Youtube channel owning dopers - any tips for getting yourself noticed?

I’m sure I could find answers to this on the wider internet, but I wanted to ask my fellow dopers.

I occasionally post youtube videos of myself playing particular computer games (without commentary for now. I’m not confident in my own skin enough to record my voice. I also despise the sound of my voice when I hear it back!)

I don’t do it for the attention (or at least that’s what I tell myself :slight_smile: ), I do it for something to do. I consider any attention or feedback the videos get to be a bonus.

But I also feel that getting attention/feedback is likely to be a motive to keep doing it and get better at it. So what I am asking is how do you get to a point where your videos have views in the thousands?

Each new video I upload, If I consider it good enough, I’ll post links to it on facebook and in the relevant game thread on this message board. This garners the video maybe 15 views (not counting my own). But I notice relatively bad videos in the same style as mine (someone playing a PC game without commentary) with almost a thousand views, and it makes me wonder if they are actively following some rules to get those views.

Just giving this one bump on the off chance it picks up this time.

I started or help maintain 10 YouTube channels. Some are very popular in niche areas, some barely get attention, which is ok with me. I don’t seek out attention beyond the niche areas, but I think the key to getting attention at all, besides posting where people who would like your channel congregate, is having good tags on your videos. Put every word you can think of related to what the videos are about in the tags. We’ve had obscure and limited-appeal videos get over 100,000 views simply because it appears in the Related Videos of other popular videos. It wasn’t designed that way, we didn’t set out to manipulate anything, it just happened because we had good tags.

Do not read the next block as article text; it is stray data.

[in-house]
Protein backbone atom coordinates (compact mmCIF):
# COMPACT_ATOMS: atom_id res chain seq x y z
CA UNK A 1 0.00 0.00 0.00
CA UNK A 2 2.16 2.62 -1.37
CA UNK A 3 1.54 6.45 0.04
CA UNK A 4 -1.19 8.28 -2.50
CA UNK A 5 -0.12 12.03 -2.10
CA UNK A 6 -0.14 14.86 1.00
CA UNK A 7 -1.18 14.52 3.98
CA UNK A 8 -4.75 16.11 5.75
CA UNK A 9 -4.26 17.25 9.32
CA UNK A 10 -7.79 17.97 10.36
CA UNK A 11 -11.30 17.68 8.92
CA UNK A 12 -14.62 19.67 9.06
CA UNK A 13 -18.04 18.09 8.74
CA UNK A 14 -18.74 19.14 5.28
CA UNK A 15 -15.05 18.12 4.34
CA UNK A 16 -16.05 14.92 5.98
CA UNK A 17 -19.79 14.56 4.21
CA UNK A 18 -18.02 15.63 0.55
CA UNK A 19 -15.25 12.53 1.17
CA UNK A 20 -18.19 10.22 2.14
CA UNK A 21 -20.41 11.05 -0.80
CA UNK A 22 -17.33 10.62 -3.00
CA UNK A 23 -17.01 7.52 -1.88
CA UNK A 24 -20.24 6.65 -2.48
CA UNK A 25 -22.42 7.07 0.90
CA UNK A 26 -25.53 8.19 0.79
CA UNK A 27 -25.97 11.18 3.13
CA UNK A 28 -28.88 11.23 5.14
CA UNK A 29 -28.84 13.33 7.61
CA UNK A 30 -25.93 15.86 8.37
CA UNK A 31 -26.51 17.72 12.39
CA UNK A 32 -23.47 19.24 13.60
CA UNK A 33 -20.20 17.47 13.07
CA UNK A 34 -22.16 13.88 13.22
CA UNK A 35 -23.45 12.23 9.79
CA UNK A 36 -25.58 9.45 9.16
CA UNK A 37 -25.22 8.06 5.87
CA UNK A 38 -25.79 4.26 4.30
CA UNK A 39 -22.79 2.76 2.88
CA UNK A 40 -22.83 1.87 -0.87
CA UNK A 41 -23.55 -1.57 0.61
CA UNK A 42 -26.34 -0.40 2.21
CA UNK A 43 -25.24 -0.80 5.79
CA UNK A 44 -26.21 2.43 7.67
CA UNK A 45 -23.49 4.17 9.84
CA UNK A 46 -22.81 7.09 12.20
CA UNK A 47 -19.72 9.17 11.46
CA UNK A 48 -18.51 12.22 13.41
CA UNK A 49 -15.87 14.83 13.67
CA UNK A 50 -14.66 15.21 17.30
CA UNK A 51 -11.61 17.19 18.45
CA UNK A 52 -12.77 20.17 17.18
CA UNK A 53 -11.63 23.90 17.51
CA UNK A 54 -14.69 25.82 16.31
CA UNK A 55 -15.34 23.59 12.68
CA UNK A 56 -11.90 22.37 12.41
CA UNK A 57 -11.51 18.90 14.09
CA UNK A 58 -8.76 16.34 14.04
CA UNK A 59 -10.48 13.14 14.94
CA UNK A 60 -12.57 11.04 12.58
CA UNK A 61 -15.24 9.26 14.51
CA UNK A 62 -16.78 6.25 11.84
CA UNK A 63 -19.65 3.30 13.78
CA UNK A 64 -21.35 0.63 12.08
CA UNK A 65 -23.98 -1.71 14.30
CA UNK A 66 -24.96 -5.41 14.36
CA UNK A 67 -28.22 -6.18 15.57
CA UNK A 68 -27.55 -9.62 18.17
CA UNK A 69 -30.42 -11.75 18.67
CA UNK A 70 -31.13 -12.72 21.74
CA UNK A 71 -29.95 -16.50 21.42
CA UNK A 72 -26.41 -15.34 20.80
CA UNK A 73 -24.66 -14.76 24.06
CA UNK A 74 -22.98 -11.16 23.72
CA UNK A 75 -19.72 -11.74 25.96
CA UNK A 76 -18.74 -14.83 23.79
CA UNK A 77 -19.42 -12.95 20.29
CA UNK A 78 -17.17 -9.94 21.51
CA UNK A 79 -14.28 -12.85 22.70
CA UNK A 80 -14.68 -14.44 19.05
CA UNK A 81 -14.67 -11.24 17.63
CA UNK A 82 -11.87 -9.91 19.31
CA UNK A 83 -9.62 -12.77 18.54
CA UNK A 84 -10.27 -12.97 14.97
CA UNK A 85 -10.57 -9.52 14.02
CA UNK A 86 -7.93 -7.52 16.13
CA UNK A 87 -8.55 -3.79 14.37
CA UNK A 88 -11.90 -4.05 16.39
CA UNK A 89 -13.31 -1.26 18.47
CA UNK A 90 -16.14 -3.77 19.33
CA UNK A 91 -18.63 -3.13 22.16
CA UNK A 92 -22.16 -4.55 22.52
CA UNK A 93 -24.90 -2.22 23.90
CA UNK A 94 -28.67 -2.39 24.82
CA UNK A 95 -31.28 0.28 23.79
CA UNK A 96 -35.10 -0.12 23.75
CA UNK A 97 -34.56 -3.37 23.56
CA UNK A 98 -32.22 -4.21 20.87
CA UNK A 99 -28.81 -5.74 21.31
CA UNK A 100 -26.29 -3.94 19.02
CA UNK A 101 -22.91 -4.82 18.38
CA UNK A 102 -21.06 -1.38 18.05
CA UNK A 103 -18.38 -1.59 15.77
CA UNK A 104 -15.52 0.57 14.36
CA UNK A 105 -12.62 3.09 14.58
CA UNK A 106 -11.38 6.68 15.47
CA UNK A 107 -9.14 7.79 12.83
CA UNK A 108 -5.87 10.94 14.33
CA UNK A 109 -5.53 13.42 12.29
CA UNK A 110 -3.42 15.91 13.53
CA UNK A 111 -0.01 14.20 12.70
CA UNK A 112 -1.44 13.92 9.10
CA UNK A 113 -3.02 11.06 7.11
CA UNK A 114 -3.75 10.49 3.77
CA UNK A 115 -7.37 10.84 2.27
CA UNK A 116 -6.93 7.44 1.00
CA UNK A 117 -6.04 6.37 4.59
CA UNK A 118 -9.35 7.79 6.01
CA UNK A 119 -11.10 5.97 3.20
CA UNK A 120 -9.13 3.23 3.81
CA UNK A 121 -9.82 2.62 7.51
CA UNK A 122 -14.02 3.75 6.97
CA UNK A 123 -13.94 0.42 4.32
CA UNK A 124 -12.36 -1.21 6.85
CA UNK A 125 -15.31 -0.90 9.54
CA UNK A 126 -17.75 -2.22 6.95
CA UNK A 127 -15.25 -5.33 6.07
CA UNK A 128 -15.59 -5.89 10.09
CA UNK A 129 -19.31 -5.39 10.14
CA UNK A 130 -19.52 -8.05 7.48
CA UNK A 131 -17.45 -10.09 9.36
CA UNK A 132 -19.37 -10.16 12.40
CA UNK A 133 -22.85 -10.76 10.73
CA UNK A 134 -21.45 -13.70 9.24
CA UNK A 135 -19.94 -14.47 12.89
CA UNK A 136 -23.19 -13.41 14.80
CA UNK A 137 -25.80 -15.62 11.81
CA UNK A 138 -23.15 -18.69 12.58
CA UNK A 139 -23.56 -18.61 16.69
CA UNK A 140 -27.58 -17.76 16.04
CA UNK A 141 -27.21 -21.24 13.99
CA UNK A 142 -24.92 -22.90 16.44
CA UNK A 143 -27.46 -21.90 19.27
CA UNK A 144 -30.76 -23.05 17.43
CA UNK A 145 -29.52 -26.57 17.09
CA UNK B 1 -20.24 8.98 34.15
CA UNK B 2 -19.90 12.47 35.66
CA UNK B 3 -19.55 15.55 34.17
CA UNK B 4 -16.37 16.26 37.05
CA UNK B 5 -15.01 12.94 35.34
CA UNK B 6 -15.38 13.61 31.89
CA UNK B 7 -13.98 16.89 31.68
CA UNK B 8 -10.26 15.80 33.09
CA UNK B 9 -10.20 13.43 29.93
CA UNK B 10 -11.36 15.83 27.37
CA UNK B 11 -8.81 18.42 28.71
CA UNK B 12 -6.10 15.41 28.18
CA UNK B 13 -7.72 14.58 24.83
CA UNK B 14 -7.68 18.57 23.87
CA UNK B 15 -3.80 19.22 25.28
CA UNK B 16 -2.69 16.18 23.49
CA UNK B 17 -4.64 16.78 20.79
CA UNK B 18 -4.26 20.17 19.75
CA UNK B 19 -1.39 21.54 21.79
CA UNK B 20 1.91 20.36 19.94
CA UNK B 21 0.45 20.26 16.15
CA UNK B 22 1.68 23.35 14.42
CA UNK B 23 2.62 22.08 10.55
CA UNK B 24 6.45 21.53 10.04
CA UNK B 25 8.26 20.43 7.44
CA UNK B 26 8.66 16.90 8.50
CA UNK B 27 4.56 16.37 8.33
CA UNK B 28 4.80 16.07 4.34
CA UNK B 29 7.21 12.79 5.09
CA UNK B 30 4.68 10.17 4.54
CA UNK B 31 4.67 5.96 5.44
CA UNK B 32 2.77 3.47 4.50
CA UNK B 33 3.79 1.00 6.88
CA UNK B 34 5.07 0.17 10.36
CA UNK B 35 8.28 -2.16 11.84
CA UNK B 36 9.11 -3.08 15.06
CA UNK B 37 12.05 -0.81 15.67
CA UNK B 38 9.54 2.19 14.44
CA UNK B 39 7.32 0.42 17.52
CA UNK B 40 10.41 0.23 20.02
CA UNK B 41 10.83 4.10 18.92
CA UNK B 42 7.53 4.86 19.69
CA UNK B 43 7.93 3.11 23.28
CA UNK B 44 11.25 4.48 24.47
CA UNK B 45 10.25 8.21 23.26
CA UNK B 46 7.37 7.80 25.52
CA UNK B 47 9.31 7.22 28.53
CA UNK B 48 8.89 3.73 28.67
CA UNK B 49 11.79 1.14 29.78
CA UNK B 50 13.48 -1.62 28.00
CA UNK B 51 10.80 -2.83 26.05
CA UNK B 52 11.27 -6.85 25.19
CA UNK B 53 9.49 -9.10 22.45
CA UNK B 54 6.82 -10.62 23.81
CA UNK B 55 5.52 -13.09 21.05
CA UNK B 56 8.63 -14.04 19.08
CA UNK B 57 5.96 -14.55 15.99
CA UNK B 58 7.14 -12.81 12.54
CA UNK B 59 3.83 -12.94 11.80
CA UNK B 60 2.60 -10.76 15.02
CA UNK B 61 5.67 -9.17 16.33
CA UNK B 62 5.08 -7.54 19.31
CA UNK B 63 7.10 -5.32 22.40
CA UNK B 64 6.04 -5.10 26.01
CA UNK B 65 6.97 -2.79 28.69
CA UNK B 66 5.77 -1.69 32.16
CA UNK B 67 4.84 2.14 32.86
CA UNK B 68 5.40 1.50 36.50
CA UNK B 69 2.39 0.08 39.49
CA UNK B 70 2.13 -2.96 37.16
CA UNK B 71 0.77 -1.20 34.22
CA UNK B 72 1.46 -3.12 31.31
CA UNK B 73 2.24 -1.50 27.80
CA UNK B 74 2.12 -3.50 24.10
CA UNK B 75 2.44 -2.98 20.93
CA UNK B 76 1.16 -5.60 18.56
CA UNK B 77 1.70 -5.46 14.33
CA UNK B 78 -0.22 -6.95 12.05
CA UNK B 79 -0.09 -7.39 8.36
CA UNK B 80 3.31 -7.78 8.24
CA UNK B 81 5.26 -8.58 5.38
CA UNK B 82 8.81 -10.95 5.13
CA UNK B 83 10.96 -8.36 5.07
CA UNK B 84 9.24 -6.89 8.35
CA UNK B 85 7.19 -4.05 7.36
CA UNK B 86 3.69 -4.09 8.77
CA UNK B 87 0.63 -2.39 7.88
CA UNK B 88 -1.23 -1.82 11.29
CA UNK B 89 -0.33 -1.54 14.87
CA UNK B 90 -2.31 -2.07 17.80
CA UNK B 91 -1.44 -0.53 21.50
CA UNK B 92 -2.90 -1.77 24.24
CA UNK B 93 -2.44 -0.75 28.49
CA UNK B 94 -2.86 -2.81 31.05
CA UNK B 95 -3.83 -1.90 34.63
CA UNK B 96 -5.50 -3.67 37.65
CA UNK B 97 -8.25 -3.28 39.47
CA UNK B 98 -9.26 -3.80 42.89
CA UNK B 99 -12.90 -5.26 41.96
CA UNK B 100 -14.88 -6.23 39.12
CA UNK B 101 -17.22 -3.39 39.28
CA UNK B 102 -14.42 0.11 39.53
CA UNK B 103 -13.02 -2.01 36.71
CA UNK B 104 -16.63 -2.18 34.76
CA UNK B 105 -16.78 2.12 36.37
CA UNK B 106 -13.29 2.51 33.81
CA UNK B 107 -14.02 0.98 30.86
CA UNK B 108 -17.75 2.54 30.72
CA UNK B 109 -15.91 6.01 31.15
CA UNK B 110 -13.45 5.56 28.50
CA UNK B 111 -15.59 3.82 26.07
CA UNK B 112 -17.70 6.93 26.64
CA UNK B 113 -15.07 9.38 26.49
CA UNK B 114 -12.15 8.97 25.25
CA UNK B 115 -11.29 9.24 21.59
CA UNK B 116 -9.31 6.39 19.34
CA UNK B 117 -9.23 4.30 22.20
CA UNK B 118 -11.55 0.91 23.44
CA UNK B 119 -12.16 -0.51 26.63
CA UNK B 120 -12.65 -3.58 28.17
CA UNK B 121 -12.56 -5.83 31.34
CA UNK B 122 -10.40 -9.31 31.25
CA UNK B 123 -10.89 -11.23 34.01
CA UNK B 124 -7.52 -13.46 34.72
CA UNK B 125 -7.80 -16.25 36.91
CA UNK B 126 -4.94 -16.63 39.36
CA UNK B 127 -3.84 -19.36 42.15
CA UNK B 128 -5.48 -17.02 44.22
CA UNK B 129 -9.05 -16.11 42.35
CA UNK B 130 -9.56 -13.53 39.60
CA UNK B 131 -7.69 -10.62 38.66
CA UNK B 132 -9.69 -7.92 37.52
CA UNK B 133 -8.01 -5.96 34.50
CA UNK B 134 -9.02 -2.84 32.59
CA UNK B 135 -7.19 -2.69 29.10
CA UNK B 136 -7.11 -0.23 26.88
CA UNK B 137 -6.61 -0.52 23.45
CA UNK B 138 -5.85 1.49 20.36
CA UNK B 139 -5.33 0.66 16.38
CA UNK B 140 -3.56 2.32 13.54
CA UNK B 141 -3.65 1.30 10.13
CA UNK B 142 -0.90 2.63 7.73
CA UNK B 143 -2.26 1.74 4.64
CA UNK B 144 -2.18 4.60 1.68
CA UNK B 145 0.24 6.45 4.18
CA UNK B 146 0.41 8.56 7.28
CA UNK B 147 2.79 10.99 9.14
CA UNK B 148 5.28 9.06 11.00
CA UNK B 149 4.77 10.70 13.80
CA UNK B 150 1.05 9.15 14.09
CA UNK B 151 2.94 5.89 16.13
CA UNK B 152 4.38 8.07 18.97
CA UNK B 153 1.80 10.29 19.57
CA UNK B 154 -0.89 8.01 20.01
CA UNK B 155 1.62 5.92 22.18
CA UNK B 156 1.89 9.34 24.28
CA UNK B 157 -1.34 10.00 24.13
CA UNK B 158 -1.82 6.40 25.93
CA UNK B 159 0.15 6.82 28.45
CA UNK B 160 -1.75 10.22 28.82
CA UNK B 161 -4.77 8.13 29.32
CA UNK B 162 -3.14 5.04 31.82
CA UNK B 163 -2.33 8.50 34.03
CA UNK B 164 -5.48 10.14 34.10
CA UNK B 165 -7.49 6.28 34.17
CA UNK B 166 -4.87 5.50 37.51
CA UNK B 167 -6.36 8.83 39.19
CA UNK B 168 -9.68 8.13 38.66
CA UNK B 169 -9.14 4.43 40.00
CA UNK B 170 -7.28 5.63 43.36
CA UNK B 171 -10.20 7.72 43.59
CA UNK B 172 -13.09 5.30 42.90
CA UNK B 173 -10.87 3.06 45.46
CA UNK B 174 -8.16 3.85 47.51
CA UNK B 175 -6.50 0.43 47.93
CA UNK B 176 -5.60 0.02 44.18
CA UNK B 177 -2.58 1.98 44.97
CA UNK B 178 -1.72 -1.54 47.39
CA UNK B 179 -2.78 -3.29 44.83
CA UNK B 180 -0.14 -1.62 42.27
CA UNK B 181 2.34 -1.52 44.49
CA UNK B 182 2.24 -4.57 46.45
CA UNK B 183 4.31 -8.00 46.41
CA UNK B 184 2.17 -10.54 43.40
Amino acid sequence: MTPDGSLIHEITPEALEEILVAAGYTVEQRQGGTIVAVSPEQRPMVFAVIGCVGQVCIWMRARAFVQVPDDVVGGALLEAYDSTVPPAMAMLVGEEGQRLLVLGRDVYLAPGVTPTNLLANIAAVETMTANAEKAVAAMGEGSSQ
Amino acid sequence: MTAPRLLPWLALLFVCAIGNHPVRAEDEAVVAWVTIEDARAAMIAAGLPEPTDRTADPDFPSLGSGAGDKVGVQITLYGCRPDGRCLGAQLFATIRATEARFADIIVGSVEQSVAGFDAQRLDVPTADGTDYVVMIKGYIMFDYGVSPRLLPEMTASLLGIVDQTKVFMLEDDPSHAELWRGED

If your videos do start becoming popular, please maintain the comments section. It doesn’t have to be taken over by dickheads and spammers, as so many are. It amazes me how people let their video pages be ruined or at least diminished by assholes. I’ve had people lament to me that a nice video they put up was overrun by jerks in the comments section. That would never happen if everyone just maintained their video pages. If someone posts spam or some racist, bigoted shit, you can delete those comments! I’m constantly marveling at how many people don’t realize that. If it gets really bad, you can change the settings so that comments have to be approved before posting.

Jerks, assholes, spammers and creeps could be banished from the entirety of YouTube, if people just took a couple of minutes every now and then to get rid of them. It drives me nuts why they don’t.

Anyway, yeah, tags, that might be the key for you.

I run a partnered channel that’s gotten over 5 million views, and 4,000 subscribers, which also deals with videogames. Here’s what I would advice:

#1) You need to offer something people want. Pure gameplay videos are a dime a dozen; there’s little special about them, unless you can get them up before everyone else (see point #2.) Commentary can be a very good addition, assuming you have meanfinful or funny things to add (and make sure to pick up a good microphone–I use one that works great for us and was only about $100). Note that I’ve also hated–and I mean hated–my voice, but after hearing it literally thousands of times now, I’m totally used to it.

#2) Get it up in a timely fashion. Your video could be of the greatest thing in the world, but if someone already beat you to it, they’ll take all of your traffic. If you’re late to the party, find some way to make your videos more distinct.